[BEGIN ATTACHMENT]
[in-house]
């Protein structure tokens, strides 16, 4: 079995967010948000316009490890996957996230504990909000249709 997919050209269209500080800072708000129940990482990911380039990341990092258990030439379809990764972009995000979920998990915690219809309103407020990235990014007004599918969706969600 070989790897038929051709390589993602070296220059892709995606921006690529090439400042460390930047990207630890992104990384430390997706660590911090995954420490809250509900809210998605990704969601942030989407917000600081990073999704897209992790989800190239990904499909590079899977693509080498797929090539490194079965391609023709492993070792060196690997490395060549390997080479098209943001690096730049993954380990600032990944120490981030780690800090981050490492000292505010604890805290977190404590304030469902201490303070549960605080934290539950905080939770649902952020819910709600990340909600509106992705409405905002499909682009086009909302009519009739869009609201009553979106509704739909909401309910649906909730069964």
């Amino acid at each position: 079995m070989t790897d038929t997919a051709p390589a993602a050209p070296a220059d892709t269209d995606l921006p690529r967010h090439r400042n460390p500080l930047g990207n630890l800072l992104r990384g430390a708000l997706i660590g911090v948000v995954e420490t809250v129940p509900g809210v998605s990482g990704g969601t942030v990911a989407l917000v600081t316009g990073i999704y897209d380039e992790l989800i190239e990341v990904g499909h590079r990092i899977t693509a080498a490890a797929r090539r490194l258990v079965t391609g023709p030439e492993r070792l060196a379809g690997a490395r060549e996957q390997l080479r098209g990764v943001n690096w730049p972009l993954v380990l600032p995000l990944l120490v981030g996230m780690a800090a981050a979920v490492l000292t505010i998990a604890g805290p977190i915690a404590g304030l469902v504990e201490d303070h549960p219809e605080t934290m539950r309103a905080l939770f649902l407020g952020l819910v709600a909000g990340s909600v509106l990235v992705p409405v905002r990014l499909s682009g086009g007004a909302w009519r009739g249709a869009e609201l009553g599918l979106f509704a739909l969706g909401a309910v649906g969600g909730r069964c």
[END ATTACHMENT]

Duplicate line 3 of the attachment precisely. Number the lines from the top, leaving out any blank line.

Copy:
């Amino acid at each position: 079995m070989t790897d038929t997919a051709p390589a993602a050209p070296a220059d892709t269209d995606l921006p690529r967010h090439r400042n460390p500080l930047g990207n630890l800072l992104r990384g430390a708000l997706i660590g911090v948000v995954e420490t809250v129940p509900g809210v998605s990482g990704g969601t942030v990911a989407l917000v600081t316009g990073i999704y897209d380039e992790l989800i190239e990341v990904g499909h590079r990092i899977t693509a080498a490890a797929r090539r490194l258990v079965t391609g023709p030439e492993r070792l060196a379809g690997a490395r060549e996957q390997l080479r098209g990764v943001n690096w730049p972009l993954v380990l600032p995000l990944l120490v981030g996230m780690a800090a981050a979920v490492l000292t505010i998990a604890g805290p977190i915690a404590g304030l469902v504990e201490d303070h549960p219809e605080t934290m539950r309103a905080l939770f649902l407020g952020l819910v709600a909000g990340s909600v509106l990235v992705p409405v905002r990014l499909s682009g086009g007004a909302w009519r009739g249709a869009e609201l009553g599918l979106f509704a739909l969706g909401a309910v649906g969600g909730r069964c």